The city council needs to make a statement with Turner and his policies that encourage segregation. (Although he made a deal with HUD to never ever do it again.) Well Turner is on a fact finding mission in South America, on the tax payer dollar, certainly, his former staff members get indicted, but it is the policy of everyone at the city to refuse to give information to taxpayers, to refuse to listen to taxpayers, and to pat themselves on the back so hard that they have bruised ribs. Turner’s press release states that the pension has been solved. No, the debt is just recast as bonds. The language of the referendum is such that they can lift the revenue cap if needed to service the bonds. And Turner has been slathering to bust through the revenue cap, to get more money for his trips to South America or his reality show or something. I wish Wayne Dolcefino would come back and comment on this. I wish I had the money to move to a better town.

  4. Ross says:

    Jason, if the firefighters get their way, the revenue cap will be busted in a major way, since that’s the only way to pay the inflated salaries they think they are worth. Property taxes currently do not cover the cost of police and fire. If HFD salaries go up, that situation gets worse.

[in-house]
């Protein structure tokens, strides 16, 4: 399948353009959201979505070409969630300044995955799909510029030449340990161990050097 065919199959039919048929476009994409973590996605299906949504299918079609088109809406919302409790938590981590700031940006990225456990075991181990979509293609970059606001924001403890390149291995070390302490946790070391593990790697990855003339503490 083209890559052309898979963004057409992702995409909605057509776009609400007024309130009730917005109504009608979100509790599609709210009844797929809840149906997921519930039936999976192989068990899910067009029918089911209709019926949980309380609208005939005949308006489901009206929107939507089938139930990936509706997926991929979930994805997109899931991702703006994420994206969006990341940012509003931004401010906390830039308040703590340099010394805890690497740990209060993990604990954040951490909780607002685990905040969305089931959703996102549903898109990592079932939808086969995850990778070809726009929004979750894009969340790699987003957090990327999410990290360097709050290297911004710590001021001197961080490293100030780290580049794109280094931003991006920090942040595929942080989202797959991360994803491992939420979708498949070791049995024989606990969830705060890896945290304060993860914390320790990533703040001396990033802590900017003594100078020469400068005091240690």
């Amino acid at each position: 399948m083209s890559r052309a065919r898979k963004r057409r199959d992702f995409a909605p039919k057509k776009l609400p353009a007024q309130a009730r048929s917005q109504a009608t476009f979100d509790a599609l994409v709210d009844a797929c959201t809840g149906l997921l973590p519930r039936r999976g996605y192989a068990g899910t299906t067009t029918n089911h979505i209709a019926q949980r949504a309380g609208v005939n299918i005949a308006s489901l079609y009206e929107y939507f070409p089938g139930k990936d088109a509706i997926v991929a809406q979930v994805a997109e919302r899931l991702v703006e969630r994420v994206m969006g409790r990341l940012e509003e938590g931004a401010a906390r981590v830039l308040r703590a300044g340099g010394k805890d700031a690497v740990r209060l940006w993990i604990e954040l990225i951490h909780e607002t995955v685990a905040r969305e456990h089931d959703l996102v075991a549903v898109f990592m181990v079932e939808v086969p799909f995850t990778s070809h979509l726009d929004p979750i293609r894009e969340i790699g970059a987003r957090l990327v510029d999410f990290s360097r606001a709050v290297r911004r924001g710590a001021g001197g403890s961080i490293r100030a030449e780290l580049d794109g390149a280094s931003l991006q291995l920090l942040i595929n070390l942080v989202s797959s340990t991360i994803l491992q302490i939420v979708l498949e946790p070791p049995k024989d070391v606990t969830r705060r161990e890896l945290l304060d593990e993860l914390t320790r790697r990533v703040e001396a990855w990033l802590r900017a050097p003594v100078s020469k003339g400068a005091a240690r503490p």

5. Starting salary for a houston firefighter is $28k a year.

    Fuck that. It’s a joke

  6. Ross says:

    Joe, the starting salary for a Houston firefighter of $28k is during the training period. Once they finish training and become a probationary firefighter, the salary jump to $40k, the second year it’s $43.5k, and goes up some more after that. The training period is 38 weeks, so the taxpayers are paying for the firefighter cadets to learn their job.

  7. Less than $28k for a 8 and a 1/2 month long training period?

    What a joke.

    city leaders and voters are just as ignorant as my former employers.

  8. Bill Daniels says:


    Are you kidding? How many other companies pay their employees to train 8 months for their job before the employees actually perform any work? The only comparable I can think of is the military. Think about that. HFD is hiring people that, at the time of hire, are NOT qualified for the position they have been hired to do. HFD pays not only for the cost of training, but pays the new hires a salary to learn, so they WILL be qualified to do the job they hired on to do.